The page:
Workers’ Republic, 22 April 1916.
Reprinted in Red Banner, No.nbsp;12.
Transcribed by Aindrias Ó Cathasaigh.
Marked up by Einde O’Callaghan for the Marxists’ Internet Archive.
On Sunday, April 16, 1916, let the date be forever remembered, Dublin witnessed a scene that moved thousands of men and women to tears of joy and thanksgiving. On that day the Irish Citizen Army, the armed forces of Labour, on the top of the headquarters of the Irish Transport Workers’ Union, hoisted and unfurled the Green Flag of Ireland, emblazoned with the Harp without the Crown, and as the sacred emblem of Ireland’s unconquered soul fluttered to the breeze, the bugles pealed their defiant salute, and the battalion presented arms, strong men wept for joy, and women fainted with emotion.
From early in the day the historic square was the centre of Dublin. Crowds were continually arriving to assure themselves that the ceremony was really to take place. All sorts of rumours were current all the week. Field guns were to level the Hall with the ground, all the avenues of approach were to be occupied by masses of troops with machine guns, Mr Connolly and all his officers were to be arrested at dead of night, martial law was to be declared on Saturday, and so forth; the stories were endless, and the bearers of the stories came from all quarters and ranks of society. But the preparations were quietly proceeded with, and the appointed hour found Beresford Place and all its avenues of approach blocked indeed, not by troops, but by tens of thousands of a breathless, excited, and jubilant crowd.
The duty and honour of unfurling the flag was allotted to Miss Molly Reilly, a young and beautiful member of the Irish Women Workers’ Union.
In front of the Hall the Irish Citizen Army cleared a space and formed into three sides of a square. Inside their formation positions were occupied by the Women’s Section, who made a splendid and beautiful show, the Citizen Army Boy Scouts, under Captain Carpenter, and the Fintan Lalor Pipers’ Band. Captain Poole and a Colour Guard of sixteen men escorted the Colour Bearer who was accompanied also by the three young girl dancers known as the Liberty trio.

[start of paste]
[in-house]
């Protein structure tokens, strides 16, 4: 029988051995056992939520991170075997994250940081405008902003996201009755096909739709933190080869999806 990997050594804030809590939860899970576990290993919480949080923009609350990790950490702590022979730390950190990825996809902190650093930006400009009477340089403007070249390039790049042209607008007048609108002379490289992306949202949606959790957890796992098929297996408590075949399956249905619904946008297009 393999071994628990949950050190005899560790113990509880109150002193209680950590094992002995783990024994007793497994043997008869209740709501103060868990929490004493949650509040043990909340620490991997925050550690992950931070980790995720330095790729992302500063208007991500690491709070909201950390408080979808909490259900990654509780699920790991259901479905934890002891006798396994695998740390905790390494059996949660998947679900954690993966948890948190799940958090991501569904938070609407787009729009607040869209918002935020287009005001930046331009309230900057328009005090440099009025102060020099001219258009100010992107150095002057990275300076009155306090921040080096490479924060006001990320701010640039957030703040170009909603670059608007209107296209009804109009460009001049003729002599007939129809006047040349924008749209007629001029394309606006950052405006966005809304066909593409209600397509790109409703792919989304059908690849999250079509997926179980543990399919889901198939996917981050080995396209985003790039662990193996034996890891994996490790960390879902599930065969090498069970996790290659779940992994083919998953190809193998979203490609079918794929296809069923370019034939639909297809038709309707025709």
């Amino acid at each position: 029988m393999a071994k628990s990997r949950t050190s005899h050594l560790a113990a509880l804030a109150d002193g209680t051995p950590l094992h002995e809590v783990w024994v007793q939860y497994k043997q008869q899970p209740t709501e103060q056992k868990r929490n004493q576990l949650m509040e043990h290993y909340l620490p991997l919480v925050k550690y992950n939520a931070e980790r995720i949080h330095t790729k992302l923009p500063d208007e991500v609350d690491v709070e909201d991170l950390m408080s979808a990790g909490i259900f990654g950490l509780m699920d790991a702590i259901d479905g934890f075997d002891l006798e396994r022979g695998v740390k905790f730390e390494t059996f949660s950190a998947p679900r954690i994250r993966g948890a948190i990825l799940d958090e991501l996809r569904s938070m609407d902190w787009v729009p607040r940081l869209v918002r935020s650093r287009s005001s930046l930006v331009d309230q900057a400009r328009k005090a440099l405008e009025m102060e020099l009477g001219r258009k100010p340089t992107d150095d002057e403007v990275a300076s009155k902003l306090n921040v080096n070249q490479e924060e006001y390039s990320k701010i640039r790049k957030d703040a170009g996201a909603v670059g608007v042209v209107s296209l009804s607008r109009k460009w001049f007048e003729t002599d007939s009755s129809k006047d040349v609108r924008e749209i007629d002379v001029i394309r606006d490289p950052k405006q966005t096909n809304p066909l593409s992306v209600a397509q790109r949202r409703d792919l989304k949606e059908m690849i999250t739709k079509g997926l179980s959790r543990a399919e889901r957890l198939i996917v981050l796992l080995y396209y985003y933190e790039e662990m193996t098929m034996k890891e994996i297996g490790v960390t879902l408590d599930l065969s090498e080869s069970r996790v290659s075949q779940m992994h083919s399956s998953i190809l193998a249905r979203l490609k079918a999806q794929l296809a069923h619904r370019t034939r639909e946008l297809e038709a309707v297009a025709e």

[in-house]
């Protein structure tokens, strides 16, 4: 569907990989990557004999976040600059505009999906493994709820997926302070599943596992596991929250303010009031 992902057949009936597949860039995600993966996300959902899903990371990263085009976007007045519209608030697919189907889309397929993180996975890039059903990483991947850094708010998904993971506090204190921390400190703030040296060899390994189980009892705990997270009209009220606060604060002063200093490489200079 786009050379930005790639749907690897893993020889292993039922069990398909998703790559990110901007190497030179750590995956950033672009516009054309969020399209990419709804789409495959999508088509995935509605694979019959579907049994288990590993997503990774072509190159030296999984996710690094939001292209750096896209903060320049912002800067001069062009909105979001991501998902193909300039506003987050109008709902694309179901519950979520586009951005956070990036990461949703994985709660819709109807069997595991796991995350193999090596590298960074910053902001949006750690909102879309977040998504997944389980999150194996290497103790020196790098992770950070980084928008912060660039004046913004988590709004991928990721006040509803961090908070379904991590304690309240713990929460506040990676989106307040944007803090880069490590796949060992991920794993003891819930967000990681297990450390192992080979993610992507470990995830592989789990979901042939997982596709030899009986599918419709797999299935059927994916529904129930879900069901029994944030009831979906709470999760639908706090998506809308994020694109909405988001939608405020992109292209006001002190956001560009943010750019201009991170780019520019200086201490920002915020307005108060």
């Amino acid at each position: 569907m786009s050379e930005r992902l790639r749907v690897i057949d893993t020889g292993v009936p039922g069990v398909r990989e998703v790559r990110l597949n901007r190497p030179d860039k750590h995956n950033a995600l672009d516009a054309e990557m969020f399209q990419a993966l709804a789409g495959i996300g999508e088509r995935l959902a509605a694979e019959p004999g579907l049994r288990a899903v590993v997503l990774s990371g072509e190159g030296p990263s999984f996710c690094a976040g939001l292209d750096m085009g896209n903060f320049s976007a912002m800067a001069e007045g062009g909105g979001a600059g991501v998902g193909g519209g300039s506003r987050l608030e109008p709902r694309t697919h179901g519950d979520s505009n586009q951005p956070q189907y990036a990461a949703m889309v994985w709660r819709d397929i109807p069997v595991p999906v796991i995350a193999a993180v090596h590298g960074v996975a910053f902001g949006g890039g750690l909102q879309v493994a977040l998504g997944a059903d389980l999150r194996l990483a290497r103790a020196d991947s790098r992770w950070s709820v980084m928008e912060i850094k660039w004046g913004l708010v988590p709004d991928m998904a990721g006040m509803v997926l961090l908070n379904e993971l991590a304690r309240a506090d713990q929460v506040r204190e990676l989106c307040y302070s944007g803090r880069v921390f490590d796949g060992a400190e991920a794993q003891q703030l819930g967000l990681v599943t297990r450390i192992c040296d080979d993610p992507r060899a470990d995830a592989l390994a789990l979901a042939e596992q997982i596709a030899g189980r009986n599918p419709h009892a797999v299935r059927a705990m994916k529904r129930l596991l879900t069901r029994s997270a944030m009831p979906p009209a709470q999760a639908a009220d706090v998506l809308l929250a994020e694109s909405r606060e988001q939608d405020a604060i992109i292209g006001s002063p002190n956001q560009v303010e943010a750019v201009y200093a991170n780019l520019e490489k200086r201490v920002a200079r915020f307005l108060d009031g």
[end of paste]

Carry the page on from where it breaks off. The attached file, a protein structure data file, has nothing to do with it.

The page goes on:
The flag was deposited first on a pile of drums in the centre of the square. After inspecting the troops, Commandant Connolly took up his position in front of the drums with Commandant Mallin on his left and Lieutenant Markievicz on his right. Then the Colour Bearer, Miss Reilly, advanced from her escort, received the Colours from the Commandant, and turned about to face the Colour Guard. As she did so the Guard presented arms, and the buglers sounded the Salute. When the Colour Bearer had retaken her place in the centre of the Guard that body moved off around the square, whilst the Pipers’ Band played appropriate music.
As the Colour Guard reached the entrance to the Hall again, and reformed to their original front the Colour Bearer carrying the Colours across her breast bore them into the hall, and up to the roof. At this point the excitement was almost painful in its intensity. So closely had the crowds been packed that many thousands had been unable to see the ceremony on the square, but the eyes of all were now riveted upon the flag pole awaiting the re-appearance of the Colour Bearer. All Beresford Square was packed, Butt Bridge and Tara Street were as a sea of upturned faces. All the North Side of the Quays up to O’Connell Street was thronged, and O’Connell Bridge itself was impassable owing to the vast multitude of eager, sympathetic onlookers.
The Fintan Lalor Pipers’ Band is among the very first rank of the Pipe bands of Ireland, but so anxious and prayerfully eager were the people that its fine music was scarcely heeded as the hearts of all beat rapidly with longing for the appearance of the Flag upon its position.
At last the young Colour Bearer, radiant with excitement and glowing with colour in face and form, mounted beside the parapet of the roof, and with a quick graceful movement of her hand unloosed the lanyard, and
THE FLAG OF IRELAND
fluttered out upon the breeze.
Those who witnessed that scene will never forget it. Over the Square, across Butt Bridge, in all the adjoining streets, along the quays, amid the dense mass upon O’Connell Bridge, Westmoreland Street and D’Olier Street corners, everywhere the people burst out in one joyous delirious shout of welcome and triumph, hats and handkerchiefs fiercely waved, tears of emotion coursed freely down the cheeks of strong rough men, and women became hysterical with excitement.
As the first burst of cheering subsided Commandant Connolly gave the command, “Battalion, Present Arms”, the bugles sounded the General Salute, and the concourse was caught up in a delirium of joy and passion.
In a few short words at the close Commandant Connolly pledged his hearers to give their lives if necessary to keep the Irish Flag Flying, and the ever memorable scene was ended.
1. This report by Connolly provided the editorial for the final issue of Workers’ Republic.
Last updated on 7 February 2017